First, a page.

Have you ever browsed the Skool Disassemblies and thought: “Hmm, I wish I could build these disassemblies from the comfort of my own home instead of browsing them online or having to download a ready-made copy”? Almost certainly not, I would wager. But in complete disregard for that fact, I’ve gone ahead and prepared SkoolKit 1.0 for distribution anyway.
So what is SkoolKit? Well, you could think of it as one (or more) of the following:
- The Skool Disassemblies in DIY or kit form
- The ‘source code’ and ‘compiler’ for the Skool Disassemblies
- ‘The Making of the Skool Disassemblies’
In other words, SkoolKit contains all the scripts and data files required to build the latest release of the Skool Disassemblies. It’s how I build the disassemblies (both the HTML and ASM versions), and now you can do it the same way. To obtain your copy of SkoolKit:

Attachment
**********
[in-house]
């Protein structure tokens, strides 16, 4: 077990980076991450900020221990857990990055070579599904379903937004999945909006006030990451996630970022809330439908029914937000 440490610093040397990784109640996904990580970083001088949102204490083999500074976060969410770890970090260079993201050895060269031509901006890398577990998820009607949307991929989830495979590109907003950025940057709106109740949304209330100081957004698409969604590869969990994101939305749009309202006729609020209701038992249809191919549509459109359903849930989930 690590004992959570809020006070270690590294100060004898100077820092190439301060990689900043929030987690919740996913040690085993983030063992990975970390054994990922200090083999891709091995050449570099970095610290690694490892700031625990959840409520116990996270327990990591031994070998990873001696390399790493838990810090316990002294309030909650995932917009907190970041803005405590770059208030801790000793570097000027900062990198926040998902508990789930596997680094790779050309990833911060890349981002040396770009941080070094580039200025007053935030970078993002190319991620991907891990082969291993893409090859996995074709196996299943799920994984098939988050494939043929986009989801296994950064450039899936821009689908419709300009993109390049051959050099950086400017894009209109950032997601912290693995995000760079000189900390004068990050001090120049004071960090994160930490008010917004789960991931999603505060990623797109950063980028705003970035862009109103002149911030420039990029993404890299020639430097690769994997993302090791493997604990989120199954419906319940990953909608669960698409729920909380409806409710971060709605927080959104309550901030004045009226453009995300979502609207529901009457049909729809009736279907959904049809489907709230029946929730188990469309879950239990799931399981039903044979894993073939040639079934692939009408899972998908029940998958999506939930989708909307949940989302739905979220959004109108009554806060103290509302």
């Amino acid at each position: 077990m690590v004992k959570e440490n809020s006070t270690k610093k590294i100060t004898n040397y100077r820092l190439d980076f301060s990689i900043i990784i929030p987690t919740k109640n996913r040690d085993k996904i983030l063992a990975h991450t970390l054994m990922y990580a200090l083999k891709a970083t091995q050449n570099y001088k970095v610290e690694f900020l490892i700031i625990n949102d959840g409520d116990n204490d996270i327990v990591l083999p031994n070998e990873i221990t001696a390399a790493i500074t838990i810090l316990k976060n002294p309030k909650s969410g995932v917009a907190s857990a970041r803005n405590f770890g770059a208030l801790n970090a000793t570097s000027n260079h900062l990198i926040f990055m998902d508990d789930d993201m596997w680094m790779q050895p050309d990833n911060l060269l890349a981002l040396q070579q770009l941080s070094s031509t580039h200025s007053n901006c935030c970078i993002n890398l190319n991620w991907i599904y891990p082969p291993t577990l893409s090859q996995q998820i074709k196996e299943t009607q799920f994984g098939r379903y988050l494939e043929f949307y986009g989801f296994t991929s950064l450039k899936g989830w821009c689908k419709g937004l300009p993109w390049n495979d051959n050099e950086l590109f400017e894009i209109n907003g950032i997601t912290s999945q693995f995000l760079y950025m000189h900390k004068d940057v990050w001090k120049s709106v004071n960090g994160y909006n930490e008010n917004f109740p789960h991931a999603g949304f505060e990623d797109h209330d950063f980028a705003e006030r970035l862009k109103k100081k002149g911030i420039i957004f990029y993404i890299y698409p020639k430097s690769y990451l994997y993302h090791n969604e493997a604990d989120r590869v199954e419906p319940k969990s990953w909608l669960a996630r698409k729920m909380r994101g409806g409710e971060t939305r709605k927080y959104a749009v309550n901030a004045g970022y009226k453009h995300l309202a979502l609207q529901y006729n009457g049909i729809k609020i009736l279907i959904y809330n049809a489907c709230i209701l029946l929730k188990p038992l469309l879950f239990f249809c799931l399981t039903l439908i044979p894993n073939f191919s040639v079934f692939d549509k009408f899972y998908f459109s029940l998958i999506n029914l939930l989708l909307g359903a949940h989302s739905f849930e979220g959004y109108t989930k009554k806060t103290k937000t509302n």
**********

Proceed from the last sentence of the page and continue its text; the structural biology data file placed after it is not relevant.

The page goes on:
Once you’ve downloaded and unpacked SkoolKit, see the documentation in skoolkit.html for instructions on how to get started.
If SkoolKit does not pique your interest, never fear. You still have the option of browsing the ready-made Skool Disassemblies on this site, or grabbing a copy of them from here for local/offline browsing.
What’s new in the disassemblies themselves? To be honest, not much has changed since the last release – mostly because I’ve been working on preparing SkoolKit for distribution, and the last release was not that long ago – but the details are (as ever) in the changelog. Perhaps the most noteworthy change is that the disassemblies should now look the same in Internet Explorer as they do in other browsers. (I had no idea that they looked all wrong in the excuse-for-a-browser known as IE until yesterday.)
Happy disassembly-building (or not, as the case may be)!